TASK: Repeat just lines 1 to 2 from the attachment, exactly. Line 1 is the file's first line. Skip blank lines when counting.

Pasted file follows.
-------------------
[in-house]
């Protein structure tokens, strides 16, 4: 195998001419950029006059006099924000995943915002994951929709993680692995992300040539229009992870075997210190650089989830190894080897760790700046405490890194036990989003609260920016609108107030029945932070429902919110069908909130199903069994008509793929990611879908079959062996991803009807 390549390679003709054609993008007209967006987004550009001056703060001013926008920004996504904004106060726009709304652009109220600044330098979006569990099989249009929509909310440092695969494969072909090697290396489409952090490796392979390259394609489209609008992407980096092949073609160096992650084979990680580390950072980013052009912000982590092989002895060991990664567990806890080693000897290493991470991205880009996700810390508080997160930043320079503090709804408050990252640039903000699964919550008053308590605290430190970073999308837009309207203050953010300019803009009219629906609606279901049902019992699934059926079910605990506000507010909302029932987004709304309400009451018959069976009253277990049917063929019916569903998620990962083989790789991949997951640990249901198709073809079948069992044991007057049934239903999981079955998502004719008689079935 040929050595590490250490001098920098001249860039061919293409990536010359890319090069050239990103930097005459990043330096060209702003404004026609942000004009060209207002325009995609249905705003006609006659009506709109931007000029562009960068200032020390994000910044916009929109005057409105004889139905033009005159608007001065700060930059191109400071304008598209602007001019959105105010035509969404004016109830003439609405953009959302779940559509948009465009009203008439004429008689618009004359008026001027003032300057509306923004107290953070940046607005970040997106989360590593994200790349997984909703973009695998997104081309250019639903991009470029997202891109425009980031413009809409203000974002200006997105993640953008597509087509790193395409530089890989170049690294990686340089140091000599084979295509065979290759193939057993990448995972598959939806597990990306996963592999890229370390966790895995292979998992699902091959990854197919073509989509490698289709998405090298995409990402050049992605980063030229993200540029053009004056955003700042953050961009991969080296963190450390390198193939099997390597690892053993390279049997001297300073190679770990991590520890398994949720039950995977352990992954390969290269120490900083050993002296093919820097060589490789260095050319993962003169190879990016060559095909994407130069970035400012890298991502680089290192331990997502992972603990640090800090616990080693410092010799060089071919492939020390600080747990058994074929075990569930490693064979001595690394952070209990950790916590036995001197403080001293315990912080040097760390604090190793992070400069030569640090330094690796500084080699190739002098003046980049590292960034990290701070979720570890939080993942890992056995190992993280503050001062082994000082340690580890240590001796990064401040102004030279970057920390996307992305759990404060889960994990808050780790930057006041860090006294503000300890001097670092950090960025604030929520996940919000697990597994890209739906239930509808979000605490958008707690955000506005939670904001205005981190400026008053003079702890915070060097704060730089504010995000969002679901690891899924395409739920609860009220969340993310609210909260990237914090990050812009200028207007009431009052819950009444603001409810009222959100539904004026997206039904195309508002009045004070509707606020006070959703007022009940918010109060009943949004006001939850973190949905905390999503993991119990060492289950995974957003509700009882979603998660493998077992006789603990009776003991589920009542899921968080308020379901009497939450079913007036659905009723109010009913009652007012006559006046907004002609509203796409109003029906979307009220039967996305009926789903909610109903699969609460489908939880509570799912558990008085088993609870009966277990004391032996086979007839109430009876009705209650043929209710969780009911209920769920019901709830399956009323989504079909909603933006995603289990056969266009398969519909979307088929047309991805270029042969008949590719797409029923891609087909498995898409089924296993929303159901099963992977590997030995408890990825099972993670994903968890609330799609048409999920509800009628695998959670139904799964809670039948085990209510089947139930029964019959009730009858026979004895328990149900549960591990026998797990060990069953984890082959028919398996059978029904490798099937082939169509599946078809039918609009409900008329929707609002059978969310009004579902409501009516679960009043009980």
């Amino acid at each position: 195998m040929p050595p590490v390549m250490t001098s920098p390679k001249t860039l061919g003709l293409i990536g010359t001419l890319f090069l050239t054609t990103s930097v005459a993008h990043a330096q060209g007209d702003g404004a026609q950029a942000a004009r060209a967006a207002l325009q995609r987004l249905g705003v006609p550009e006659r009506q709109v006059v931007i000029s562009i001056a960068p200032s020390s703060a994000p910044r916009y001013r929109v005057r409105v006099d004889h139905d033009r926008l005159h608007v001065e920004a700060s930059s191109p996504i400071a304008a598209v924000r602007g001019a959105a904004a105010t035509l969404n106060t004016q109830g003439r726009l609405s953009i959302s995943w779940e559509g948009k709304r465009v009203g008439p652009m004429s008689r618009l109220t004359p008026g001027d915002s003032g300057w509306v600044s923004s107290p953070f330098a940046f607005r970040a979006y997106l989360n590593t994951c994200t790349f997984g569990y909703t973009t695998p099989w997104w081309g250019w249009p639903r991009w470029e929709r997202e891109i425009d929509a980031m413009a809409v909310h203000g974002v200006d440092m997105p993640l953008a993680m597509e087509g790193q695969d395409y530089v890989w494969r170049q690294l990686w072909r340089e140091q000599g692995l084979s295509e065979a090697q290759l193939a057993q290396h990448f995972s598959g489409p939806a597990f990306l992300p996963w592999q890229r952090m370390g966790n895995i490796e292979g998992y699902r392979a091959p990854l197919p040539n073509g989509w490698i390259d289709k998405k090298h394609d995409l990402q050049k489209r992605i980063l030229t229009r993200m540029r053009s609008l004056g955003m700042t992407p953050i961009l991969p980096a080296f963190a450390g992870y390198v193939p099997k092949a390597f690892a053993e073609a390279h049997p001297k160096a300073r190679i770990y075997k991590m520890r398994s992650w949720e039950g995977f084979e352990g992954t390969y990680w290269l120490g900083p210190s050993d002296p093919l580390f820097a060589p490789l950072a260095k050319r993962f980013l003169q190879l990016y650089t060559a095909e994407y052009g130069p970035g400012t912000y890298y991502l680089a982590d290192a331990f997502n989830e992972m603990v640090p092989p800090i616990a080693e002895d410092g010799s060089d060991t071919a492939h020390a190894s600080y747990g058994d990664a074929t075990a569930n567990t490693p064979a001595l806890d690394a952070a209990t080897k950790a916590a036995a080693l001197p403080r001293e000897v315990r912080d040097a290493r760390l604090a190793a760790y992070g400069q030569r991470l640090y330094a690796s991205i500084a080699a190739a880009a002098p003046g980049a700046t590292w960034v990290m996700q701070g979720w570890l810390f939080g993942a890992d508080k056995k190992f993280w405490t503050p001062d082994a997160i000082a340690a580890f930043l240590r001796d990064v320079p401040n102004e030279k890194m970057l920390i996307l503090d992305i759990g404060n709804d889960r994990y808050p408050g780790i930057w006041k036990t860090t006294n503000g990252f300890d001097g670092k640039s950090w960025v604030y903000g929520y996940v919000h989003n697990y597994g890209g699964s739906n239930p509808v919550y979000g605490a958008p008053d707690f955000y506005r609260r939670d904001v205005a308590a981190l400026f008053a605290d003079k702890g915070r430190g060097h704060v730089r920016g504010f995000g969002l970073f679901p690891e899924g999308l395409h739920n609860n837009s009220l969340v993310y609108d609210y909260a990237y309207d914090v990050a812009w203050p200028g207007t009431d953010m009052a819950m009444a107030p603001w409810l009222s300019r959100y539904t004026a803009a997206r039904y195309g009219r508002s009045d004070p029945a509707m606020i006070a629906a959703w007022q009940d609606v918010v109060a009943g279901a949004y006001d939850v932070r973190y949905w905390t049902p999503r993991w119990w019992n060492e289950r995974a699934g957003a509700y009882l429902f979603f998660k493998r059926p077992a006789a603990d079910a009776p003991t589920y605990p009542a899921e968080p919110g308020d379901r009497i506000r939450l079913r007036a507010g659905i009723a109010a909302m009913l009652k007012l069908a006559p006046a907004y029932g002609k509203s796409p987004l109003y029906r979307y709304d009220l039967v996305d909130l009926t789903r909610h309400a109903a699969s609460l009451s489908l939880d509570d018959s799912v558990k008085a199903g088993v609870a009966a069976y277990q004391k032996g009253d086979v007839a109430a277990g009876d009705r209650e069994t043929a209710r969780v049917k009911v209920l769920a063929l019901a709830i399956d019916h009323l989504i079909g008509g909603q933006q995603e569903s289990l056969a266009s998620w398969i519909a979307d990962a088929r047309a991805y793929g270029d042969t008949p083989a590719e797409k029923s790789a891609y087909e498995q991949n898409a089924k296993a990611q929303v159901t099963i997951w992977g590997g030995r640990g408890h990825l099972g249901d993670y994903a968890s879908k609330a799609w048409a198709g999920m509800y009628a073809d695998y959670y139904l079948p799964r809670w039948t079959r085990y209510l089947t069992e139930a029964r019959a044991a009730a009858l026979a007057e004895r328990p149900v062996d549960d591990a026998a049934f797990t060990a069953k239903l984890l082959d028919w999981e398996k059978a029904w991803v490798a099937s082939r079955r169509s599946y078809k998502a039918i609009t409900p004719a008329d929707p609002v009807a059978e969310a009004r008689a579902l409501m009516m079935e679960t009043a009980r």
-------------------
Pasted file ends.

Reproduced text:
[in-house]
């Protein structure tokens, strides 16, 4: 195998001419950029006059006099924000995943915002994951929709993680692995992300040539229009992870075997210190650089989830190894080897760790700046405490890194036990989003609260920016609108107030029945932070429902919110069908909130199903069994008509793929990611879908079959062996991803009807 390549390679003709054609993008007209967006987004550009001056703060001013926008920004996504904004106060726009709304652009109220600044330098979006569990099989249009929509909310440092695969494969072909090697290396489409952090490796392979390259394609489209609008992407980096092949073609160096992650084979990680580390950072980013052009912000982590092989002895060991990664567990806890080693000897290493991470991205880009996700810390508080997160930043320079503090709804408050990252640039903000699964919550008053308590605290430190970073999308837009309207203050953010300019803009009219629906609606279901049902019992699934059926079910605990506000507010909302029932987004709304309400009451018959069976009253277990049917063929019916569903998620990962083989790789991949997951640990249901198709073809079948069992044991007057049934239903999981079955998502004719008689079935 040929050595590490250490001098920098001249860039061919293409990536010359890319090069050239990103930097005459990043330096060209702003404004026609942000004009060209207002325009995609249905705003006609006659009506709109931007000029562009960068200032020390994000910044916009929109005057409105004889139905033009005159608007001065700060930059191109400071304008598209602007001019959105105010035509969404004016109830003439609405953009959302779940559509948009465009009203008439004429008689618009004359008026001027003032300057509306923004107290953070940046607005970040997106989360590593994200790349997984909703973009695998997104081309250019639903991009470029997202891109425009980031413009809409203000974002200006997105993640953008597509087509790193395409530089890989170049690294990686340089140091000599084979295509065979290759193939057993990448995972598959939806597990990306996963592999890229370390966790895995292979998992699902091959990854197919073509989509490698289709998405090298995409990402050049992605980063030229993200540029053009004056955003700042953050961009991969080296963190450390390198193939099997390597690892053993390279049997001297300073190679770990991590520890398994949720039950995977352990992954390969290269120490900083050993002296093919820097060589490789260095050319993962003169190879990016060559095909994407130069970035400012890298991502680089290192331990997502992972603990640090800090616990080693410092010799060089071919492939020390600080747990058994074929075990569930490693064979001595690394952070209990950790916590036995001197403080001293315990912080040097760390604090190793992070400069030569640090330094690796500084080699190739002098003046980049590292960034990290701070979720570890939080993942890992056995190992993280503050001062082994000082340690580890240590001796990064401040102004030279970057920390996307992305759990404060889960994990808050780790930057006041860090006294503000300890001097670092950090960025604030929520996940919000697990597994890209739906239930509808979000605490958008707690955000506005939670904001205005981190400026008053003079702890915070060097704060730089504010995000969002679901690891899924395409739920609860009220969340993310609210909260990237914090990050812009200028207007009431009052819950009444603001409810009222959100539904004026997206039904195309508002009045004070509707606020006070959703007022009940918010109060009943949004006001939850973190949905905390999503993991119990060492289950995974957003509700009882979603998660493998077992006789603990009776003991589920009542899921968080308020379901009497939450079913007036659905009723109010009913009652007012006559006046907004002609509203796409109003029906979307009220039967996305009926789903909610109903699969609460489908939880509570799912558990008085088993609870009966277990004391032996086979007839109430009876009705209650043929209710969780009911209920769920019901709830399956009323989504079909909603933006995603289990056969266009398969519909979307088929047309991805270029042969008949590719797409029923891609087909498995898409089924296993929303159901099963992977590997030995408890990825099972993670994903968890609330799609048409999920509800009628695998959670139904799964809670039948085990209510089947139930029964019959009730009858026979004895328990149900549960591990026998797990060990069953984890082959028919398996059978029904490798099937082939169509599946078809039918609009409900008329929707609002059978969310009004579902409501009516679960009043009980």